Bloodstream infections/1000 bed days and interventions. EWMA BSI rate (0.8 prior: 0.2 current). (A) Commencement of SPRING (September 2011). Development of a potentially better practices framework (2011/2012). Quality improvement activities to reduce sepsis in some, but not all NICUs. Commencement of Hand Hygiene Australia: ‘5 Moments for Hand Hygiene’ initiative. (B) Infection review process established in all NICUs. Focus on PICC line insertion/management and hand hygiene. (C) Quality improvement activities to reduce sepsis in all NICUs. Continued focus on PICC lines and hand hygiene. (1) January 2012: Commencement of standard infection data collection. (2) January–June 2012: Training of hand hygiene champions. (3) November 2012: Clinical practice improvement workshop training for all SPRING members. (4) February 2013: Launch of teaching video for standard PICC line insertion technique.24 (5) April 2013: Automated monthly infection data reports to SPRING members. (6) October 2013: Monthly infection data reports to senior medical and nursing staff in all NICUs. (7) January 2014: All participating NICUs actively engaged in quality improvement activities. For more detail see online supplementary table, SPRING timeline. ACT, Australian Capital Territory; BSI, bloodstream infection; EWMA, exponentially weighted moving average; NICU, neonatal intensive care unit; NSW, New South Wales; PICC, peripherally inserted central catheter; SPRING, Sepsis Prevention in NICUs Group.

    There was a statistically significant decrease from 2012 to 2014 in incidence of blood cultures positive for growth of any organism/1000 bed days (including contaminants) (11.3±3.6 vs 6.7±2.0, p=0.000), BSI/1000 bed days (7.8±3.0 vs 3.8±1.1, p=0.000), CLABSI/1000 bed days (4.6±2.1 vs 2.1±0.8, p=0.000) and CLABSI/1000 central line days (9.9±4.3 vs 5.4±1.7, p=0.000) (table 2). There was also a statistically significant decrease in antibiotic days/100 bed days from 2012 to 2014 (31.1±4.3 vs 25.5±4.2, p=0.046) (table 2).

    Of the 195 positive blood cultures classified as BSIs, 129 (66%) grew CONS, 40 (21%) grew Gram-negative organisms, and 26 (13%) grew other Gram-positive bacteria. The total number of BSIs decreased from 90 in 2012 to 44 in 2014, primarily due to a significant decrease in CONS infection (2012: 67 vs 2014: 19, (ZMK=−2.27, p for trend <0.05)). This was not associated with an increase in positive blood cultures classified as contaminants (table 3).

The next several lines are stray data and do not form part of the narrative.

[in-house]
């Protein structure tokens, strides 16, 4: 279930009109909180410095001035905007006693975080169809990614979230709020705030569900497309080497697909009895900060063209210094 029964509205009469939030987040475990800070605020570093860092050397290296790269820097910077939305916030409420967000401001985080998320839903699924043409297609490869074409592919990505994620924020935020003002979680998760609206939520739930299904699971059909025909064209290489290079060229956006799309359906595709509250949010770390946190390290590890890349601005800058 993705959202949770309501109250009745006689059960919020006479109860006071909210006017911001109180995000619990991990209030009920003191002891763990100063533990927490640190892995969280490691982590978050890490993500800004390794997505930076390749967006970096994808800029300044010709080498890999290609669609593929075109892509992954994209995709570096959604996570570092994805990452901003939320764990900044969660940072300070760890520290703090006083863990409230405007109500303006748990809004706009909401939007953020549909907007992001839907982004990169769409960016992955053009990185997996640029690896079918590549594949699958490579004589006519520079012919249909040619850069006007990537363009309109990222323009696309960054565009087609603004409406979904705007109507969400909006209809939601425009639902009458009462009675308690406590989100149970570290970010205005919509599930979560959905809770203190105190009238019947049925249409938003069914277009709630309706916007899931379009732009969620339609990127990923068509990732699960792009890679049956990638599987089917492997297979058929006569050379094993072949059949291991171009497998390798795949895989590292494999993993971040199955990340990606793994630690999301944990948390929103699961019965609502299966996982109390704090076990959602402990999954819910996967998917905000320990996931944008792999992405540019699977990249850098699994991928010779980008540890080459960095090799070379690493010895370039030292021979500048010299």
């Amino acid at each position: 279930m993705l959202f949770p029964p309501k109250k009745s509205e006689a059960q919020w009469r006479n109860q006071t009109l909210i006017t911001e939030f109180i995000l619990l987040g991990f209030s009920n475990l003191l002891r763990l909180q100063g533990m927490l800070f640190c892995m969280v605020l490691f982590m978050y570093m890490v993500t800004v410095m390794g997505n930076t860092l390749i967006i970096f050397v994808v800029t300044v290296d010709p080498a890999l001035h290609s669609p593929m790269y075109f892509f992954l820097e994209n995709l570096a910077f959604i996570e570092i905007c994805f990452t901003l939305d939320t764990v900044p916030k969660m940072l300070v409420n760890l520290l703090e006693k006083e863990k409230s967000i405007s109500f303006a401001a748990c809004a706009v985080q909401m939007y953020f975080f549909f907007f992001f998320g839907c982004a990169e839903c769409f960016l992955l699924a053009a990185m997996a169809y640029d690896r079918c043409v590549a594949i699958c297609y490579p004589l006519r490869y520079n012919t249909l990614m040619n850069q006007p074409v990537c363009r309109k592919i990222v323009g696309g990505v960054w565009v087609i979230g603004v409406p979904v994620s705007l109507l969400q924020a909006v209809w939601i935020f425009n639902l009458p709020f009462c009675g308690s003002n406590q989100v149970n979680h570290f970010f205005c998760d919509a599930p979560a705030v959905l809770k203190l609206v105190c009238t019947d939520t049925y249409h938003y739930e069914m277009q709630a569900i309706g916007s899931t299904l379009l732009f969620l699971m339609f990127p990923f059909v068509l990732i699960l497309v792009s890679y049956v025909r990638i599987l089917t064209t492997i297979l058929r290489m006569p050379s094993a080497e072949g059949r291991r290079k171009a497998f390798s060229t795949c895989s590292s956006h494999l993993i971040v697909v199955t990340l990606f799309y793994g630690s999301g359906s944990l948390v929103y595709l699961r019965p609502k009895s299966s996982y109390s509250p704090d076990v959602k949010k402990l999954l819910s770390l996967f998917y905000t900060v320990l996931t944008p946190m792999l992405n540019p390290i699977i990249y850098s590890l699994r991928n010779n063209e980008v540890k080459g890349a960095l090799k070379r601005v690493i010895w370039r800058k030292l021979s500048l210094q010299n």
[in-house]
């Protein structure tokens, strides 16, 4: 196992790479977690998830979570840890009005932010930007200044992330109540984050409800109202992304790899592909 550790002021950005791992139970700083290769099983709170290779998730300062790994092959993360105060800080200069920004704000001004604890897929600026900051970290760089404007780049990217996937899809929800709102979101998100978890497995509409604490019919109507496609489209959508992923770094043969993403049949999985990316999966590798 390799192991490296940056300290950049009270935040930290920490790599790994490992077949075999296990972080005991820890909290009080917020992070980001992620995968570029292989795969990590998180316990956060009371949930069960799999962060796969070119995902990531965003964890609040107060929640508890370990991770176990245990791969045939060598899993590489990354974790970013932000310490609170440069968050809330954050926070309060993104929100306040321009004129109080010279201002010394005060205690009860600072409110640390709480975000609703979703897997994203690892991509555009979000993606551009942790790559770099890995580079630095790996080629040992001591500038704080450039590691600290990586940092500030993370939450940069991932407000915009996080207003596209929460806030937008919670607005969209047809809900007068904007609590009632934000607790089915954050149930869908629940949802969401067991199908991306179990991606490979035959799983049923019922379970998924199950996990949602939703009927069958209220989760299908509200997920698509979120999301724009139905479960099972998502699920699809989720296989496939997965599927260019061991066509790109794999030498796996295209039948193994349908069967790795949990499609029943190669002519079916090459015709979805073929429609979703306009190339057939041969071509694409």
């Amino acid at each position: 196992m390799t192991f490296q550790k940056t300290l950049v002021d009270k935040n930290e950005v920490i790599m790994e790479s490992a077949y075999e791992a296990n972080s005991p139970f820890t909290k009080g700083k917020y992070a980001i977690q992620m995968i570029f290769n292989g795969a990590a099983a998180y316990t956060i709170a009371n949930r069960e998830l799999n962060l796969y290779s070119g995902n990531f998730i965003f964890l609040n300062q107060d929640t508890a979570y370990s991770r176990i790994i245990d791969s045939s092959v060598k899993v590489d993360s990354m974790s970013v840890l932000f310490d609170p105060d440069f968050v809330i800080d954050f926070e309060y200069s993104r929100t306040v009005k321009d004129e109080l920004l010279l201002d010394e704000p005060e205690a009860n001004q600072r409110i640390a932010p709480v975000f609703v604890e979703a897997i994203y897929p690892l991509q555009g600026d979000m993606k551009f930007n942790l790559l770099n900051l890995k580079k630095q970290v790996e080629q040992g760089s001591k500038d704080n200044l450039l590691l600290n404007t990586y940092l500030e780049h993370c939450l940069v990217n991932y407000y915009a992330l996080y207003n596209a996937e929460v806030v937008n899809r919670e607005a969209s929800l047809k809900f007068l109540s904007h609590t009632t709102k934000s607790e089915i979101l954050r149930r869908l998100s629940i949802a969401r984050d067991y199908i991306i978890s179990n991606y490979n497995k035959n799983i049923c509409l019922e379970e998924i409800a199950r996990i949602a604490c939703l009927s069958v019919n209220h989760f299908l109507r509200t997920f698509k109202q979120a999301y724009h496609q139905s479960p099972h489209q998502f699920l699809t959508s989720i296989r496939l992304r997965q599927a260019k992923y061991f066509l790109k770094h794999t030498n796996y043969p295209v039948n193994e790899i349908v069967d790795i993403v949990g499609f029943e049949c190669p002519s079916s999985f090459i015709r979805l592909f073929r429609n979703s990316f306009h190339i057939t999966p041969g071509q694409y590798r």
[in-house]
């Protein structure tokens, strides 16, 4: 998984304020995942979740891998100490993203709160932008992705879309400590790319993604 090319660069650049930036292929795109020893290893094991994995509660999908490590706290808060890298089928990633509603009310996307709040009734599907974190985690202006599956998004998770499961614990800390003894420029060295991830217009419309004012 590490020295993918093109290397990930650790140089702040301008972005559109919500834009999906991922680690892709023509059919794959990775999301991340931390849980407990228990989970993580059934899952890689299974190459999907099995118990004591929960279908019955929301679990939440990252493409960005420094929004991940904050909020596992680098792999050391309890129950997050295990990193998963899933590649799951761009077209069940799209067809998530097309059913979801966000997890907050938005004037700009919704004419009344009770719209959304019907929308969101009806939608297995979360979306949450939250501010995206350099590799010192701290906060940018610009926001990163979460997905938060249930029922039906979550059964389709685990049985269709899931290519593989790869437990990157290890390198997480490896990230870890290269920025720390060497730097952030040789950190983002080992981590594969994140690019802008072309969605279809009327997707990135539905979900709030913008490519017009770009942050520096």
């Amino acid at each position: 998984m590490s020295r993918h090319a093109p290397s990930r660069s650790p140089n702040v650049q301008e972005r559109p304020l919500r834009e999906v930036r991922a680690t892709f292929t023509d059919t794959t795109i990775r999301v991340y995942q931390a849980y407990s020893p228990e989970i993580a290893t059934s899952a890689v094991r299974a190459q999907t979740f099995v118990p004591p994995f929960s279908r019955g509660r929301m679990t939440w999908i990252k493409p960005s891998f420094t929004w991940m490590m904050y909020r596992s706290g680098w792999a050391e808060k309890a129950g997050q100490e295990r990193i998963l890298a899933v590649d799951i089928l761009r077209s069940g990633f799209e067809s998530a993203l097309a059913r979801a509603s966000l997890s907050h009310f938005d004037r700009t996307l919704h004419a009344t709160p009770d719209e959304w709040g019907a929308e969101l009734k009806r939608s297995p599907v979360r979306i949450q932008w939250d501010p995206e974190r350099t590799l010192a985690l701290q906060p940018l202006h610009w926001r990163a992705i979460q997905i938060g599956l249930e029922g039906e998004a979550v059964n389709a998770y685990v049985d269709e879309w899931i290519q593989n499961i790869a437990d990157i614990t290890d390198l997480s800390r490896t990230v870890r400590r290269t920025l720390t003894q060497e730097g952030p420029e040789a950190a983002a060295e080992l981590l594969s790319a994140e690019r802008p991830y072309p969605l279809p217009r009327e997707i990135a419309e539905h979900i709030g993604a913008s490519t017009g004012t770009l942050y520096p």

Table 3

    Positive blood cultures and organism by year of birth


    This study demonstrates the effectiveness of a state-wide QI initiative, with a 51% reduction in the incidence of BSI in neonates <29 weeks gestation between day 3 and day 35 from 7.8 to 3.8 per 1000 bed days between 2012 and 2014. The majority of this reduction was due to a decrease in CONS BSI, suggesting improved hand hygiene and decreased bloodstream exposure to skin commensals associated with invasive procedures, including PICC line insertion and management.

    Important components of this intervention included the identification of potentially better practices, exchange of ideas and resources between NICUs, engagement of local clinical staff and timely reporting of data. Interventions that were considered to have made the biggest impact were the introduction of a teaching video demonstrating standard PICC insertion in February 2013,24 distribution of monthly comparative infection reports to senior NICU clinicians from October 2013 and a focus on PICC line asepsis and ‘5 moments for hand hygiene’25 ,26 throughout the study period. Units with relatively higher rates of BSI at the start of the project had more immediate success in reducing infection rates (figure 1); however, all NICUs benefited from review of variance in outcomes and practices between NICUs.

    Engagement of local clinical staff in QI projects within each NICU was the key to the success. Each NICU was encouraged to focus on aspects of care most relevant for their own NICU. Over the course of the project, individual NICUs developed a number of innovative local initiatives34 and two NICUs received NSW health awards for ‘Innovations for MRSA control in an NICU population’ and ‘A Team Approach Every Day Keeps the Germs at Bay’.35

    Provision of hospital comparison data by email to senior clinicians every month provided a strong incentive to assess unit practices. Although all participating NICUs began to contribute data from January 2012, several units only became actively engaged in QI activities in late 2013 when infection rates on hospital comparison charts were found to be higher than expected compared with other equivalent NICUs. These NICUs then commenced intensive education programmes on PICC management and increased surveillance of hand hygiene compliance for both nursing and medical personnel, resulting in significant reduction in infection rates.